State Patty’s Day — Keep the Name, Change the Meaning
By Holly Swanson
State Patty's Day began innocently enough as a small group of friends celebrating St. Patrick's Day together before leaving town on spring break. They never planned, nor could they have imagined, that it would become the drinking festival that it is today.
Last year alone, the now infamous weekend was the scene of 234 arrests and 14 DUIs, according to data released by police. Just more than 100 partygoers who couldn’t hold their liquor ended up at Mount Nittany Medical Center. There was property damage, public urination and assaults. Though the majority of those arrested were from other universities, the negative publicity still fell on the Penn State community.
But this year is different. This has been a year like none other in Penn State's history. A small group of students and residents have already generated a decade’s worth of negative publicity.
Last weekend at THON, the Penn State community came a long way in restoring the pride and tradition of its name. The students were able to raise more than $10 million for the Four Diamonds Fund to help in the fight against pediatric cancer. The dancers and other participants were selfless, noble, and, well, amazing.
The THON energy needs to carry over to this weekend. Part of the problem is the influx of students from other universities. They come to town, drink, trash the place and leave. It’s become the equivalent of having a party in your own home and getting it crashed by people you don’t know. Those same people leave a mess, both literally and figuratively, behind.
This State Patty's Day is another opportunity to rewrite the public opinion.
The State College community is rallying to turn this weekend’s events into an opportunity to come together and put the focus on helping others. Using the same social media tools that helped State Patty’s Day gain popularity, groups such as the Penn State Council of Lionhearts Service Leaders and the Pennsylvania Interfaith Power & Light are organizing community service events to provide an alternative to the typical binge fests of the weekend.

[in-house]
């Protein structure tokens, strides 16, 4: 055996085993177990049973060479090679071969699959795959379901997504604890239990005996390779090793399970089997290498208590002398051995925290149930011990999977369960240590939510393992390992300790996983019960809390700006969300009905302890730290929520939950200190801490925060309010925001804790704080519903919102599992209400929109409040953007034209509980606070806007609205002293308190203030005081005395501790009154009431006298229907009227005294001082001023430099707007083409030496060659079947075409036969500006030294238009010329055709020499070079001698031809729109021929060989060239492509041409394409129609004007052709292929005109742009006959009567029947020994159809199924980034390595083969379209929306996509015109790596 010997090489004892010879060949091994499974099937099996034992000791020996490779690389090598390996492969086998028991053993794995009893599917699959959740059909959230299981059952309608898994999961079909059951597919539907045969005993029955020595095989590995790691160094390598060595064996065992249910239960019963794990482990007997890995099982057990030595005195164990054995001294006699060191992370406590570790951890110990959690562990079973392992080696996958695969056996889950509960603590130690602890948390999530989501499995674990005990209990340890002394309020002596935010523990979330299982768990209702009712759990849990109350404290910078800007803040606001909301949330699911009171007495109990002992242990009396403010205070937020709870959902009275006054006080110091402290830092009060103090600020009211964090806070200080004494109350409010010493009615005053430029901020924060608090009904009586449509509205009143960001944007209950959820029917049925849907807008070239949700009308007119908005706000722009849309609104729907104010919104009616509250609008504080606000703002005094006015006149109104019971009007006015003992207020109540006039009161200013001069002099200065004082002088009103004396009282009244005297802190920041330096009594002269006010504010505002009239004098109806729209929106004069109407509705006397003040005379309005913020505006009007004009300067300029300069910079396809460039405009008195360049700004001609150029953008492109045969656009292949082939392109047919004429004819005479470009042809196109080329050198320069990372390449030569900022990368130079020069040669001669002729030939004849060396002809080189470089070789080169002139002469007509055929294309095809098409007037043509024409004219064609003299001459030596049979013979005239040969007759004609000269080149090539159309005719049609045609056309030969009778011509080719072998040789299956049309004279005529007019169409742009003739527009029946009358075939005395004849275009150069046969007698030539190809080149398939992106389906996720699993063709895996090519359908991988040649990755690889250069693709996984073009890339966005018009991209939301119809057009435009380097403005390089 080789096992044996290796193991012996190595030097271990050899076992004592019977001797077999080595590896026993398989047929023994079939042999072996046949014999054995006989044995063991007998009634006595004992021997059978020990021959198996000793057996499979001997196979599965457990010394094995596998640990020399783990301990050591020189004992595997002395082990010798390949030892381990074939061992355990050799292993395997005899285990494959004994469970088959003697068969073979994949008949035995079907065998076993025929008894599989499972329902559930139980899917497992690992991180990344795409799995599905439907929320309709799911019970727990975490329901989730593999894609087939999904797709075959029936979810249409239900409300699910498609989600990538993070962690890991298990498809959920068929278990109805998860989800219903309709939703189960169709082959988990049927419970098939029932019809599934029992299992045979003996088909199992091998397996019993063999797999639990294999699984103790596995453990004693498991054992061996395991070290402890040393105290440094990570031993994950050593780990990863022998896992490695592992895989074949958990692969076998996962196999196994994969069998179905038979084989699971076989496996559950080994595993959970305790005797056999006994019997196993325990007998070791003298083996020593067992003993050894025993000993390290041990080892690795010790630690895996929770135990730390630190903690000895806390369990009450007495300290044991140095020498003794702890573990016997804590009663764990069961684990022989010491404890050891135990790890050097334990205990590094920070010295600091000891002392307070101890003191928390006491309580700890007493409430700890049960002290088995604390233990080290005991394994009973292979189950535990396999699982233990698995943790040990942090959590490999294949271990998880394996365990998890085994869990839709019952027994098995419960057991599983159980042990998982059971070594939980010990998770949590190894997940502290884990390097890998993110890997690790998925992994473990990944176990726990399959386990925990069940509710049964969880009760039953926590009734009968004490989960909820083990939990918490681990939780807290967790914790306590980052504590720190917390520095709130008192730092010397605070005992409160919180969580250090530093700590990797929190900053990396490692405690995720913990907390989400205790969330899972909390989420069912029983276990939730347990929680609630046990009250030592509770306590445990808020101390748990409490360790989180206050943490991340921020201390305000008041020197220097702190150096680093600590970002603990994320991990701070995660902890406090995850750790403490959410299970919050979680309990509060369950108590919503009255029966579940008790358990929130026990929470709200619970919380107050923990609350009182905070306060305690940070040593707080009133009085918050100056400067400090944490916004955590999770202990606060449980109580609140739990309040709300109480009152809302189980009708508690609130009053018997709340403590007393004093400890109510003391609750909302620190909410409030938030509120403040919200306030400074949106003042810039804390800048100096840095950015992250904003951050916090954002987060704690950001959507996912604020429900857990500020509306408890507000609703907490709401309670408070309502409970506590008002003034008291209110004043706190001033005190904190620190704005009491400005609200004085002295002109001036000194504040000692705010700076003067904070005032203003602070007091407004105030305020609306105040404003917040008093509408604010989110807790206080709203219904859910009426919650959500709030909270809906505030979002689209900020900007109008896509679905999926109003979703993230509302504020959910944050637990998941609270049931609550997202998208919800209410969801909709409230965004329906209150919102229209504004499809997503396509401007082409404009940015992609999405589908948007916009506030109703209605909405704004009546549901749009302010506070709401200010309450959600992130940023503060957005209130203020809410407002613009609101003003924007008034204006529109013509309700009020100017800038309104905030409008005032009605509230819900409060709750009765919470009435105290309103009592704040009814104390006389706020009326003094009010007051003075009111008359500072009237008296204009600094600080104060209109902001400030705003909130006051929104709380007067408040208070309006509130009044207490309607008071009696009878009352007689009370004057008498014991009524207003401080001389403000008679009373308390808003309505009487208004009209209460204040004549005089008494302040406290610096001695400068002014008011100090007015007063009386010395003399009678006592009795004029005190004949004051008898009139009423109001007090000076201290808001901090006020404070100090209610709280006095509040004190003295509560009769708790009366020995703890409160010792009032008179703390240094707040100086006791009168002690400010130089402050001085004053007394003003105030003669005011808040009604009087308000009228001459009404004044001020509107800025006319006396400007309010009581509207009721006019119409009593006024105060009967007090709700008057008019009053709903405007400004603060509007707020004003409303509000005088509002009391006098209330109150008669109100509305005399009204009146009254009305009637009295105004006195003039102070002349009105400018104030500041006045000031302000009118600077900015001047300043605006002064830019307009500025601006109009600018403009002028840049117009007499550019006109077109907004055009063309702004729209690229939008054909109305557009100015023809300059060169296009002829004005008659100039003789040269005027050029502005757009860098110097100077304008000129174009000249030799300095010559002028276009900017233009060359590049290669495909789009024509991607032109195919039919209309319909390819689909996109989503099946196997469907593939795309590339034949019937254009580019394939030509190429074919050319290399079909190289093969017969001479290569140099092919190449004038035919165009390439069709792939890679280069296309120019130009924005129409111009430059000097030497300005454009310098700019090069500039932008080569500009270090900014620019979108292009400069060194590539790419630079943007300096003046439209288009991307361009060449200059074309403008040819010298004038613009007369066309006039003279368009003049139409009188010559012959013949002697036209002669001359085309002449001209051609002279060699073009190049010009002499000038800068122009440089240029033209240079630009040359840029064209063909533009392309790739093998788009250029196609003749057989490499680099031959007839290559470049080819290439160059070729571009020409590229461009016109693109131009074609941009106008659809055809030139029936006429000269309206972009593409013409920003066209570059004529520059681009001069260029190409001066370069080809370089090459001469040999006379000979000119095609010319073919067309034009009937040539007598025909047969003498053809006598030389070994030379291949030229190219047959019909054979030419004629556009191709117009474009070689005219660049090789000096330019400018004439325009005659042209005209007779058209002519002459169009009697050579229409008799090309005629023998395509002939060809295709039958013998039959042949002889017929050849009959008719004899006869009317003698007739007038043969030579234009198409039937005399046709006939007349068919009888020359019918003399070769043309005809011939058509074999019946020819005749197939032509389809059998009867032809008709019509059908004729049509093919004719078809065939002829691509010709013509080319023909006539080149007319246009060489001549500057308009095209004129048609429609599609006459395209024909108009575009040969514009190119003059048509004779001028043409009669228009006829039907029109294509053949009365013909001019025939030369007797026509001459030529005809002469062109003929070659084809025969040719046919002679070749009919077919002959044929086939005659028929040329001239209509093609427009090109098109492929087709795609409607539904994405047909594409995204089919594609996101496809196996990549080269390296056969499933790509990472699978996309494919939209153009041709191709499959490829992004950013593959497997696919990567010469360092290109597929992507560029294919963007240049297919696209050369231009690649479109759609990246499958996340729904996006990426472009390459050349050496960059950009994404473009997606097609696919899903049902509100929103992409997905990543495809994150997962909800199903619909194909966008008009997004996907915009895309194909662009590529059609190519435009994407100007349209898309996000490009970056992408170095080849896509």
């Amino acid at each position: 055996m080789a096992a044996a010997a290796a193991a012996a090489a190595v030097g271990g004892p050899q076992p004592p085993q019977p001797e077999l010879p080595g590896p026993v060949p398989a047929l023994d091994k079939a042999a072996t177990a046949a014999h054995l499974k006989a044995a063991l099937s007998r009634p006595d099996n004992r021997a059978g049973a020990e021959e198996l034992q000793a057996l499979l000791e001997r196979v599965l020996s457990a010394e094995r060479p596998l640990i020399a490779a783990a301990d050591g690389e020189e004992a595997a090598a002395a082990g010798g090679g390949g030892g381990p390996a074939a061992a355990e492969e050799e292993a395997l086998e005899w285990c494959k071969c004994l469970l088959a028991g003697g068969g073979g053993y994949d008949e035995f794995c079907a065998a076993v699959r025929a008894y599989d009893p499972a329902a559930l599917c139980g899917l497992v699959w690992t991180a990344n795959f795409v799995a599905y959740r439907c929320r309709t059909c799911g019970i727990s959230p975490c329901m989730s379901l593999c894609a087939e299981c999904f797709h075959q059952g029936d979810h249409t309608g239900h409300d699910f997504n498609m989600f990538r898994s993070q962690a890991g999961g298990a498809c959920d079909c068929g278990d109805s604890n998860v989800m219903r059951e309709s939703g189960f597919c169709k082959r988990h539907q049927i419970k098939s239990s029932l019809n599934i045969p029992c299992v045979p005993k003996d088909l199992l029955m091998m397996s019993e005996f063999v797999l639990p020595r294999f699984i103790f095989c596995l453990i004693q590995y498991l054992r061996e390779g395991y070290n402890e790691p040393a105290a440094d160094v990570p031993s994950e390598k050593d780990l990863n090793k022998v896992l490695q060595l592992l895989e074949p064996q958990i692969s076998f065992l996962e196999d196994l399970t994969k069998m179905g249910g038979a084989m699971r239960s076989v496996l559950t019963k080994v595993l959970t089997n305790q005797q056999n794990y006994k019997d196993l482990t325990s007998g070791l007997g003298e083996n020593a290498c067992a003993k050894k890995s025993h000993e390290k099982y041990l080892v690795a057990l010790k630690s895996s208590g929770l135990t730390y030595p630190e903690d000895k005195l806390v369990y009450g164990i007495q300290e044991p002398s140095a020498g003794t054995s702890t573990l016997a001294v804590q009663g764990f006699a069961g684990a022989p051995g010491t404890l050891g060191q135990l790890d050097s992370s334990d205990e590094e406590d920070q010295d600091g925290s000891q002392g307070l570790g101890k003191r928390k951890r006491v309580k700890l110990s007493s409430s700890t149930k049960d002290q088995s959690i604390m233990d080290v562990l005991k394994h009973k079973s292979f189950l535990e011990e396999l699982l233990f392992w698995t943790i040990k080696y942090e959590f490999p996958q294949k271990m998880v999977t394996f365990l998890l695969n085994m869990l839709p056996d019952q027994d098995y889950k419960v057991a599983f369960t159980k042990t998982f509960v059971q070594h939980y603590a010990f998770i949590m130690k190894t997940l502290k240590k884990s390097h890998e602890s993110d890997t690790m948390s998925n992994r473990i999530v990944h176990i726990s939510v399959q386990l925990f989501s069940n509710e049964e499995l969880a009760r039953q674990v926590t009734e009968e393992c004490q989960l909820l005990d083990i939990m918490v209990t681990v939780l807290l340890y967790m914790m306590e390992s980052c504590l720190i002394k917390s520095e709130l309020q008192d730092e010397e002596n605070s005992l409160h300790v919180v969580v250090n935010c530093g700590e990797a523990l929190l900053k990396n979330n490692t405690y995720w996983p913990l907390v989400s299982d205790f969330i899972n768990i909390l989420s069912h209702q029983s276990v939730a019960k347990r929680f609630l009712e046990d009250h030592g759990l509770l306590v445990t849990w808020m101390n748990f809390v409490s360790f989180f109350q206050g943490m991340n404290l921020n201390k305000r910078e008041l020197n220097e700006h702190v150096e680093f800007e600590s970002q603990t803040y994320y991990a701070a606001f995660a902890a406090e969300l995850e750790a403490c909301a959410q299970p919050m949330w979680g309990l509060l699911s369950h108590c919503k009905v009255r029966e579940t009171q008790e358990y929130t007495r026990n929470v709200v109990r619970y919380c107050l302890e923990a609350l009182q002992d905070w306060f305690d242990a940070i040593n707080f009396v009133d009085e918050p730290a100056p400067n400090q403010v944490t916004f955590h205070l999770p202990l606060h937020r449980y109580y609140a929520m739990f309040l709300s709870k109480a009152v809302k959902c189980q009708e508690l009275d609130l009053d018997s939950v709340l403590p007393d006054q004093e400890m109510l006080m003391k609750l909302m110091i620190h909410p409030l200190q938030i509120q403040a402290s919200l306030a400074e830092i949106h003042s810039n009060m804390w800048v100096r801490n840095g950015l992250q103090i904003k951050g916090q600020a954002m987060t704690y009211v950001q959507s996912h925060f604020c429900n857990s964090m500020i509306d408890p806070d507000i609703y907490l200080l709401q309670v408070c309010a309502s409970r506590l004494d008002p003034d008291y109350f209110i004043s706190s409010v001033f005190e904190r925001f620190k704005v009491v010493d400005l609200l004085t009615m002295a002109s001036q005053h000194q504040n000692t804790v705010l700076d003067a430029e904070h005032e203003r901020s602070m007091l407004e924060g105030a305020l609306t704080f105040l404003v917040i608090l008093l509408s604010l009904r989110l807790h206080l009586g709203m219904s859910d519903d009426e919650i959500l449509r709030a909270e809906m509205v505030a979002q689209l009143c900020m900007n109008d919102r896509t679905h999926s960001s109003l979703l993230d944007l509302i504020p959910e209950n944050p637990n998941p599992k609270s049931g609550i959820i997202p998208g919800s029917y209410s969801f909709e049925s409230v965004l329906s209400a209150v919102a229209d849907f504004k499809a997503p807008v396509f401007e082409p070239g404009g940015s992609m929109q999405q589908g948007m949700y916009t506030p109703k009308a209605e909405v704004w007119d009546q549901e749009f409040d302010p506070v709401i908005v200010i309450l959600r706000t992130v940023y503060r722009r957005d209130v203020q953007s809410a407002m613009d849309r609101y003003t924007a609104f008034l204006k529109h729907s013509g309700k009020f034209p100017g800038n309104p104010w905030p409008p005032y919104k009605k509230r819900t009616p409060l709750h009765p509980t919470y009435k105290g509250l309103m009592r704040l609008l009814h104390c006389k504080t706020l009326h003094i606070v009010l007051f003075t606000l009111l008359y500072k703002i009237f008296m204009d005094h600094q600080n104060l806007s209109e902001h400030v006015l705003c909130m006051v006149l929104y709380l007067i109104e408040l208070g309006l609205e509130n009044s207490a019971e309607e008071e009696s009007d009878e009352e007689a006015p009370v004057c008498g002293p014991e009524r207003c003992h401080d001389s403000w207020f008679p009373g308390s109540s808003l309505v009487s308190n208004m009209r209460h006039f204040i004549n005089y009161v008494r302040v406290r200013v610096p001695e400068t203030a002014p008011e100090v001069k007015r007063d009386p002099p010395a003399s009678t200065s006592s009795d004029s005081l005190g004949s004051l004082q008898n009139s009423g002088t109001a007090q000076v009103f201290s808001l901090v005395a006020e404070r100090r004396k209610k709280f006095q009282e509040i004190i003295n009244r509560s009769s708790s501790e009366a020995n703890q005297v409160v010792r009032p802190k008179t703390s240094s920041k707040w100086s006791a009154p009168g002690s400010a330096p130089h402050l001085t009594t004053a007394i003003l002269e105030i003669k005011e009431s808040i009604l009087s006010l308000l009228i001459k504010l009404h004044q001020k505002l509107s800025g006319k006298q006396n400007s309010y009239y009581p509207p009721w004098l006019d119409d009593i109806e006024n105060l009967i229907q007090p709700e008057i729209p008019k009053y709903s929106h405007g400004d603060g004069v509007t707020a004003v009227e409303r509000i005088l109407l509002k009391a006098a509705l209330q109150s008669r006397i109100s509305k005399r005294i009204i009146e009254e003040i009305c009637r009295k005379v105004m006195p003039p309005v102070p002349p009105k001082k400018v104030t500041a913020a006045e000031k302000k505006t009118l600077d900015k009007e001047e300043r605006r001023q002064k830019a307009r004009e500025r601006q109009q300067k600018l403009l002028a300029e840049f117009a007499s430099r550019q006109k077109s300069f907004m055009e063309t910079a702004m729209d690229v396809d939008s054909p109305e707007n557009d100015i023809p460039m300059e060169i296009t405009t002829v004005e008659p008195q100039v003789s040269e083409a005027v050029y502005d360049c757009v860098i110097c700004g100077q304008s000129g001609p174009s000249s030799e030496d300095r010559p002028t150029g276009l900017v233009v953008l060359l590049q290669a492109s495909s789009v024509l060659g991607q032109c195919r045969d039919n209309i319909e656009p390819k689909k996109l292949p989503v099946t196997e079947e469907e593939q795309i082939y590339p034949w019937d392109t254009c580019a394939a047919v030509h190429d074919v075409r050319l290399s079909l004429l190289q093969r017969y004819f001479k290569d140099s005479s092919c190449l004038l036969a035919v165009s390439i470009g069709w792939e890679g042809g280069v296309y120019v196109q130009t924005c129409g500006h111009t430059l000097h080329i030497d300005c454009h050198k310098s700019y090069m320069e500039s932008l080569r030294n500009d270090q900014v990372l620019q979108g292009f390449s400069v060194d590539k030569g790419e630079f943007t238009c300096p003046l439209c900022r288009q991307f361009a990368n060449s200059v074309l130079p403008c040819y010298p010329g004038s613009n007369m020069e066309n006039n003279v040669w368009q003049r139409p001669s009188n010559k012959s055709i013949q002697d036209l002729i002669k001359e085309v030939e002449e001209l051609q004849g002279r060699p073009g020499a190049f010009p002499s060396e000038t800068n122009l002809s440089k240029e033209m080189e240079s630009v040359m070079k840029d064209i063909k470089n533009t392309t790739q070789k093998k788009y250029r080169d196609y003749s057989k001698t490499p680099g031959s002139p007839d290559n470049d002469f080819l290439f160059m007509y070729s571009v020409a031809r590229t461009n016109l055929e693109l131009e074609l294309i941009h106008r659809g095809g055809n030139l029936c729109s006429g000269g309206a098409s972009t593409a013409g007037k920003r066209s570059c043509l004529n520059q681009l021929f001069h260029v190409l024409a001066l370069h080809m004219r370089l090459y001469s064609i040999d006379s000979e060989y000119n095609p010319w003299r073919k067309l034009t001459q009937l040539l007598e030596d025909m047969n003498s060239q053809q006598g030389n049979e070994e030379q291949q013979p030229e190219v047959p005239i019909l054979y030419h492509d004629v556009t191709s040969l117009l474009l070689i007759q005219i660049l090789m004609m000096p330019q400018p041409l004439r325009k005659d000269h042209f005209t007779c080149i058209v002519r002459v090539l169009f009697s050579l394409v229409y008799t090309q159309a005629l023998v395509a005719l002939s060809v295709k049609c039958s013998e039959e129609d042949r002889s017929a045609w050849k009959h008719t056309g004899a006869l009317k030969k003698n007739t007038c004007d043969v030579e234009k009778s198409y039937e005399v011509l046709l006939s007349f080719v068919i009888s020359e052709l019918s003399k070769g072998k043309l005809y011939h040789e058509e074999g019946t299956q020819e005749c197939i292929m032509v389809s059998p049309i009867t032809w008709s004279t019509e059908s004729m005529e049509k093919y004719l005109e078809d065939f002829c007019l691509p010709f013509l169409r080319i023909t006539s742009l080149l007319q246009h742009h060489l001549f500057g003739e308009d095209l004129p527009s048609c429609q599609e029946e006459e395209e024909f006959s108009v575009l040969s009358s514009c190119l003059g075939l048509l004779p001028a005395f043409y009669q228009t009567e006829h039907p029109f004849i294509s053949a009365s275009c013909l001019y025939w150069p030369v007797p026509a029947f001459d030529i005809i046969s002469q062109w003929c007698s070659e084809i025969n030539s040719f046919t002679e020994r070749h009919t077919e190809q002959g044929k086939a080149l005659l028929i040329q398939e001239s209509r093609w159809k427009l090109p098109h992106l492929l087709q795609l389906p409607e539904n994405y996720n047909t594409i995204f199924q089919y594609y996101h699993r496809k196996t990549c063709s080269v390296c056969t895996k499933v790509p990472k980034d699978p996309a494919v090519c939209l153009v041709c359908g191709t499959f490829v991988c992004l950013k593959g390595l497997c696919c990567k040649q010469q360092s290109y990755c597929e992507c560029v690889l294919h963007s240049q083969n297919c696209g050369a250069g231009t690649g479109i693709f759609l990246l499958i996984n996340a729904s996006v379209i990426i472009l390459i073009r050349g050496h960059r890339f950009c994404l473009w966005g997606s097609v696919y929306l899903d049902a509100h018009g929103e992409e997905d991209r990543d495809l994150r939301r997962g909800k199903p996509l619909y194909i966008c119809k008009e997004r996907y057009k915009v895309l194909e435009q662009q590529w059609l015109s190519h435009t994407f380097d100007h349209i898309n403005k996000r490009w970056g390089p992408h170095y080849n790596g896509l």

The State College Neighborhood Services will be out again, walking the streets to promote safety and respect. On Sunday, a group led by the Penn State Marketing Club, Interfraternity Council and Panhellenic Council will spend two hours cleaning up the mess that is left behind (more information about these and other events can be found at www.peacelovestatecollege.com). Combined with the closing of bars and liquor stores, word will get out that State Patty’s Day is not just another Mardi Gras, minus the parade. I think that with time, these strategies will work.
The community, students and residents alike, are sending the message that this will no longer be tolerated. No one is against partying, but destroying property, getting arrested and endangering others is never a good idea. The possibility for serious injuries or even death to partygoers or bystanders is troubling and, I’m aware, is waiting to happen.
Two years ago, I drove down College Avenue on State Patty’s Day. Even with young children in my car, we were used as target practice for some young adults who were throwing ice chunks and snowballs at passing vehicles.
It was only 2:00 p.m.
Last year, I saw crowds of people walking down Beaver Avenue at 7:00 p.m., already too drunk to stay on the sidewalk and obey the traffic lights. There will still be some of that this weekend, as there is any weekend in State College.
But this is not the image we need to project to the world. The momentum is here to turn this event into a positive experience.
With the publicity, T-shirts, and Facebook pages, there is little that can be done to erase the State Patty’s Day name. But we can change what it represents. I’d like to see the name continue by letting it represent the community projects of the weekend. We’ll have THON, Day of Caring and State Patty’s Day. Maybe someday, instead of asking “where are you going to party on State Patty’s Day?” maybe people will ask, “what event are you going to help out with on State Patty’s Day?”
Like the media, curiosity seekers and other bloggers, I'll be downtown on Saturday, but I'll be taking pictures of the events that show how we are helping to take back the community. In time, hopefully, these will become the main images of State Patty’s Day.
Holly Swanson is a State College-based freelance writer and editor focusing on parenting and women's health issues. She can be followed on Twitter @statecollegemom